Two years ago on 16 January 2009, the Reserve Bank of Zimbabwe announced the printing of the 100 trillion dollar banknote. At the time of announcement, this banknote was worth 300 US dollars, which meant that it would cost 300 billion Zimbabwe dollars for a loaf of bread.
Due to the effect of hyperinflation in the country, the Reserve Bank of Zimbabwe had to print money in increasingly higher denominations. This was one of the worst hyperinflations in history, where prices doubled every 24.7 hours in the month of November 2008. The annual inflation was estimated at 6.5 x 10108 per cent as of December 2008. In order to regain confidence in the economy, the South African rand and the US dollar became the main currencies used for trade from April 2009.
Earlier this year, a news article by the Associated Press (AP) claimed that an increasing number of visitors to Zimbabwe bought these banknotes from street vendors. Although this banknote was not the largest denomination in history, it is certainly worth keeping one, as a souvenir. After the First World War, the Weimar Republic of Germany issued a 100 trillion Mark note. In 1946, the Hungarian National Bank introduced the 100 quintillion (1020) Pengo banknote into circulation, but the twenty zeroes were not printed out. In fact, a sextillion (1021) dollar note was printed but never issued.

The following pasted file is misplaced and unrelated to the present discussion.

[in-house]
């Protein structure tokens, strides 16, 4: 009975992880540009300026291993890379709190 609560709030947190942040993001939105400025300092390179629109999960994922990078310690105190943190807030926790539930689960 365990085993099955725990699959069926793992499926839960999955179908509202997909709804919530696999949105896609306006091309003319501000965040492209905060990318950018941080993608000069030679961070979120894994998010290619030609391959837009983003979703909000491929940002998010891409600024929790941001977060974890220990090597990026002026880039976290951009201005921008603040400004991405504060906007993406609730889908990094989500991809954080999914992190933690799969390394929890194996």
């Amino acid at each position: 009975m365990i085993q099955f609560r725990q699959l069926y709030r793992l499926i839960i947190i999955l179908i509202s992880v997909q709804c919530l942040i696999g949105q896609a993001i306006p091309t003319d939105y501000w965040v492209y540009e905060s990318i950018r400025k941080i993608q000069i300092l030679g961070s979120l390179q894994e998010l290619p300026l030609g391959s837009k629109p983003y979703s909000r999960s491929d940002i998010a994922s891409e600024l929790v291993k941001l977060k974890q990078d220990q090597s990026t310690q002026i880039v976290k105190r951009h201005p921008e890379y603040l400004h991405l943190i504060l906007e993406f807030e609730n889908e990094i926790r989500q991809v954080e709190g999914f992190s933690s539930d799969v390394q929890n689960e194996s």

In countries prone to hyperinflation, metallic coins are seldom minted. As the prices increase rapidly, these coins were commonly melted down for export due to its diminished face value. In fact, the Zimbabwean banknotes were gradually printed on paper of a lower quality as more zeroes were added.
On another note, three local banks in Singapore are rolling out new and crisp banknotes for the Chinese New Year from today onwards. They are OCBC, DBS and POSB. On Tuesday, new bundles of notes are available at OCBC, HSBC, Citibank and Standard Chartered Bank. Maybank will allow customers to exchange for new banknotes on Friday.